As with most education
programs in this difficult COVID-19 season, last summer’s
CDF program had to be altered to fit the realities of the
pandemic. The program was offered virtually to a reduced
number of students – but that it was offered at all is a
tribute to the previous success of the program and the
encouragement parents offered to keep it on track, said
The K-8 grade program
normally brings in 60 students for the Integrated Reading
Curriculum during the morning and the art, theater, music
and dance activities in the afternoons.
The Integrated Reading
Curriculum provides students an opportunity to bridge some
reading gaps. In addition, CDF offers STEMM (science,
technology, engineering, mathematics and medicine) skills
for the young participants. Additionally, amongst all those
activities , the youngsters are provided breakfast, lunch
and a snack.
The MSNC’s Freedom School was the brainchild of Gloria
Layson, a member of the Braden United Methodist Church, who
approached Rev. Larry Clark, pastor of Monroe Street United
Methodist Church (which houses the MSNC) with the concept.
Then Petty came into the picture and a partnership was
formed with the church, the MSNC and the Maumee Watershed
District – the region’s 25 Methodist churches.
“A church can’t be a Freedom School,” said Petty who became
the program’s administrator. “It needs to be a 501(c)(3) so
Pastor Clark came to us and said we should do it.”
Money needed to be raised, of course. The Center had to come
up with $65,000 to cover the Freedom School expenses such as
training, staffing and testing. The partnership of the 25
churches in the Maumee Watershed District, the Monroe Street
church and the Center and a grant from the Toledo Rotary
Foundation resulted in a successful initial fundraising
“We could not have done Freedom School without the support
of the 25 Methodist churches of the Maumee Watershed
District that poured financial and spiritual help into the
school,” said Petty.
Individuals like Mayor Paula Hicks-Hudson and former
University of Toledo men’s basketball coach Stan Joplin were
part of the group of guest readers who volunteered their
Washington set about mastering the Freedom School curriculum
and put in about 250 hours prior to the opening of the
summer session – without pay – researching, organizing and
training “because she really believed in the program,” said
Petty. “You have to have a commitment in order to give away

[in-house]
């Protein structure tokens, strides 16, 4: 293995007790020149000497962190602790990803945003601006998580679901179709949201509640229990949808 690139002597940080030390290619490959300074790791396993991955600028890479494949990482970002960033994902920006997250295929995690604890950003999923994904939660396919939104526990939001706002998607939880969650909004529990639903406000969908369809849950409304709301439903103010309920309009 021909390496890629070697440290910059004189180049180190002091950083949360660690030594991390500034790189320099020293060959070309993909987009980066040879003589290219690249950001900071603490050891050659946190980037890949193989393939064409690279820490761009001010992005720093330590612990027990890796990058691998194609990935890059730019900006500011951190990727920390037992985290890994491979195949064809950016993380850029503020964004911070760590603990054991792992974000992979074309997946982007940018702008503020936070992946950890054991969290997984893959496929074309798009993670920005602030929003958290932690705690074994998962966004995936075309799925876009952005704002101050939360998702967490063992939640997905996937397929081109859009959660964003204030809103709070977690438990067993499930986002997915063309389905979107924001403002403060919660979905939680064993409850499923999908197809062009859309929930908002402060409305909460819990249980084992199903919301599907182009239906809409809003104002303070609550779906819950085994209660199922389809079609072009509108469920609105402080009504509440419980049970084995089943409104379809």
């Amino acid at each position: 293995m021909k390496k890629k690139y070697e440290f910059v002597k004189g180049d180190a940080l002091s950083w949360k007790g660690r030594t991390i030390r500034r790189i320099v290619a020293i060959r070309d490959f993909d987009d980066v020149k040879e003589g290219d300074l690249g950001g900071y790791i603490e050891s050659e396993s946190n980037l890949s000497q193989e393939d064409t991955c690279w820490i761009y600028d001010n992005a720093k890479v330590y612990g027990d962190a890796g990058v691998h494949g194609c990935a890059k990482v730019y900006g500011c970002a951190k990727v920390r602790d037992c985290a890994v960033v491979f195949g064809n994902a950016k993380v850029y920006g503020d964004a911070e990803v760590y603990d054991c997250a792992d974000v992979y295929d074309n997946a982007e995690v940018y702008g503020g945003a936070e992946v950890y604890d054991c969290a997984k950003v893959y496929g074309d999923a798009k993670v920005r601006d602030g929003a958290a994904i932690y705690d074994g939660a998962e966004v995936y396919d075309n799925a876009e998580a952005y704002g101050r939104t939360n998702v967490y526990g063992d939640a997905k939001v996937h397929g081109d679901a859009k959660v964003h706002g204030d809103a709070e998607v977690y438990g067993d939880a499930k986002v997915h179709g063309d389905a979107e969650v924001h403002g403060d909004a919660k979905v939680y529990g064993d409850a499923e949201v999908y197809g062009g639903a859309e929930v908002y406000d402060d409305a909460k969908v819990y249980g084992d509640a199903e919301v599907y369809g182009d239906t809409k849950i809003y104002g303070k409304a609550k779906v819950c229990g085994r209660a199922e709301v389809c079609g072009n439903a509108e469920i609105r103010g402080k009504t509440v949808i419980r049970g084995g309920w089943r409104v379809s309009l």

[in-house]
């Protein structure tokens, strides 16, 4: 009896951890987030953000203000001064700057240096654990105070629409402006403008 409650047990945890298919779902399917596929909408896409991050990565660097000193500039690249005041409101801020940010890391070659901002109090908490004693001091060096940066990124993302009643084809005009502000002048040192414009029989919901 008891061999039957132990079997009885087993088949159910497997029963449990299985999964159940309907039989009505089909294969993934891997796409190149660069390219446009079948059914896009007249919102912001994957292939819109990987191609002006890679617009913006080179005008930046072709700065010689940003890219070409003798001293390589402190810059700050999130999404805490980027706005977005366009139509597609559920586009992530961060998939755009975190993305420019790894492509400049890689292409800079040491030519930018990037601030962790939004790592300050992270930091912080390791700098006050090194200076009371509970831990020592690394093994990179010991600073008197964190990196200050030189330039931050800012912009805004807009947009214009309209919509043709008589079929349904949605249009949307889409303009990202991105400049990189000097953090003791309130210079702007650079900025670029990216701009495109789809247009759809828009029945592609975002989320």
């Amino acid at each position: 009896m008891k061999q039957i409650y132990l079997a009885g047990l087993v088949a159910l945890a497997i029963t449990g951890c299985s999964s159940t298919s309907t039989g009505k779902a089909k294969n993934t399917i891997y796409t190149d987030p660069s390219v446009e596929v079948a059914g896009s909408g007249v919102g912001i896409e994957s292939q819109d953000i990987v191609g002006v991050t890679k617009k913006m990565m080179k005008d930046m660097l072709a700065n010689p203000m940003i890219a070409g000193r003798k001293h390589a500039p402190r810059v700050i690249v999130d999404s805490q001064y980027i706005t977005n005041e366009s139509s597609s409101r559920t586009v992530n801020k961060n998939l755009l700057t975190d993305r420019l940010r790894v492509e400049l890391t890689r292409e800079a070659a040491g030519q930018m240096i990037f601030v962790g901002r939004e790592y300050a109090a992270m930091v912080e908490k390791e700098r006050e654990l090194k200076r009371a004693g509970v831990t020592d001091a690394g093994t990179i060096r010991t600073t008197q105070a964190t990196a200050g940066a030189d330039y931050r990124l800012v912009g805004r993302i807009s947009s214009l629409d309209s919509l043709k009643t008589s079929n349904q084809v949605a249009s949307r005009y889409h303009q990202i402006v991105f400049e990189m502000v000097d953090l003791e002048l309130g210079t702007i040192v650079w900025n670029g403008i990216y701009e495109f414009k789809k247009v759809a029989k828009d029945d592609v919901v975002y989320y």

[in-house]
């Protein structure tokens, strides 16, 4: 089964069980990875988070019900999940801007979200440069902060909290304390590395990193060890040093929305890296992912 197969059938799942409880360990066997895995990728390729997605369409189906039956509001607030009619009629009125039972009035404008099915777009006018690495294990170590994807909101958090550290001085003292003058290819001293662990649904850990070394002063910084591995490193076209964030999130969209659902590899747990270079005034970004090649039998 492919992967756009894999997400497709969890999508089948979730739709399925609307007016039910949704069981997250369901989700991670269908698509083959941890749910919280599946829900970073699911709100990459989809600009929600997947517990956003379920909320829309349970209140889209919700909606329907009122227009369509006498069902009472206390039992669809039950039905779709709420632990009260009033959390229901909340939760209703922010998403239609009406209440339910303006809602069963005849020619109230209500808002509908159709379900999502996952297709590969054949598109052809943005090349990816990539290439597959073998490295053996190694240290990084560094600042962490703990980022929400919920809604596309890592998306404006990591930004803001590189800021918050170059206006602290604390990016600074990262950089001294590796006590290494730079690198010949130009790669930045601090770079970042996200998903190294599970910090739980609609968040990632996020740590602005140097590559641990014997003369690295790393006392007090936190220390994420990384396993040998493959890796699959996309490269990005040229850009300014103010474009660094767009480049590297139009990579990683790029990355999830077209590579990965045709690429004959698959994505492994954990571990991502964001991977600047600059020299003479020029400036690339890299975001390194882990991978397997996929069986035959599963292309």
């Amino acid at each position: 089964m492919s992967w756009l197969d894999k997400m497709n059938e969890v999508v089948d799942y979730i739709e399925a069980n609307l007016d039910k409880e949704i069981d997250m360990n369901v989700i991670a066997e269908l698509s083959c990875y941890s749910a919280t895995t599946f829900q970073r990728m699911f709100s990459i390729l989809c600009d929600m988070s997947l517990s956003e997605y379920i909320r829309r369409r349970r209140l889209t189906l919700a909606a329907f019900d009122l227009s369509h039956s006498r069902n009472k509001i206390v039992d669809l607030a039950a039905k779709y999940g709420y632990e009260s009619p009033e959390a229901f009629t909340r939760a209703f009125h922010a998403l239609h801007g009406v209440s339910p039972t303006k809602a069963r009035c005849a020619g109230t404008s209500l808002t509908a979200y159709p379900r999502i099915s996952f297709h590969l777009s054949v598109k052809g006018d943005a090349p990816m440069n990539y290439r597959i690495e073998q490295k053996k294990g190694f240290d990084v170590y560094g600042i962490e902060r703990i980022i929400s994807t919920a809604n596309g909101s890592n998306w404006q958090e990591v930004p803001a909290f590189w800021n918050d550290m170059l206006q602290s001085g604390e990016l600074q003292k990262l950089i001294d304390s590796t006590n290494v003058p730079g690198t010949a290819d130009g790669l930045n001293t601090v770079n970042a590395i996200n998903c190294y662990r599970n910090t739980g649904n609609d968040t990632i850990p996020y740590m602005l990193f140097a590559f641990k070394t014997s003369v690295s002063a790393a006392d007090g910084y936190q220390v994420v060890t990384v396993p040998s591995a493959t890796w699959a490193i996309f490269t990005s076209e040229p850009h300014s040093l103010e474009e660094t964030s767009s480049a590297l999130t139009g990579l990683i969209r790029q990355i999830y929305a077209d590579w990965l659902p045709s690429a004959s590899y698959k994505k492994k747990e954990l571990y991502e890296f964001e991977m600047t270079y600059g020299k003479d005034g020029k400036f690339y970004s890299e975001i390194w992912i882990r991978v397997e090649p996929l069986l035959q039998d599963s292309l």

that amount of time.”
Student Leader Interns (SLI) – teachers – were also brought
on board prior to the summer opening to undergo training to
master the Freedom School concepts and curriculum.
The Freedom School
enhanced an already rich variety of programs and services
offered by MSNC pre-pandemic. That list includes the Savvy
Senior Wellness Program; The Bridge (providing emergency
food, clothing and transportation); Dress Right for Men and
Women (providing professional clothing for those entering
the job market); Documents Matter (assistance with securing
a birth certificate or state ID) along with assorted
wellness programs for seniors as Zumba Gold, Tai-Chi, cardio
dance and a walking class.
These days, much of the
efforts of the staff at the Center are to keep providing
food to so many who have had financial difficulties during
the pandemic. The Food Pantry, which is open on Tuesdays
from 11 a.m. to 1 p.m., used to serve from 50 to 55 people
now needs to serve between 100 and 125.
“We are getting calls from
all over,” says Petty about the growing need for food. The
Pantry obtains a good portion of its food from the SeaGate
Center and the Northwest Ohio Food Bank. Extra funds have
had to be raised to purchase additional items from the Food
All of these activities
are carried out by a small staff – only three paid staff –
and lots of volunteers.
Petty is a University of
Toledo alumna with a master’s degree in Public
Administration and is also a licensed social worker. She
began her career in social services over 35 years ago and
has worked at various agencies in Toledo and Cleveland,
including a position as program director at the Caldwell
Center before she moved over to MSNC.
Now, as is the case with
so many people in Toledo and around the nation, Petty is
recovering from her own bout with COVD-19 – a bout so bad,
she says, that she was sometimes afraid to go to sleep
fearing she would not wake up again.
She was hit with the virus
right after Thanksgiving and is still recovering from it,
gradually building her strength to pre-disease levels.
Being named an honoree for
the Milestones’ Education Award could not have come at a
This year’s event will be
held virtually on March 26 at 11:30 a.m.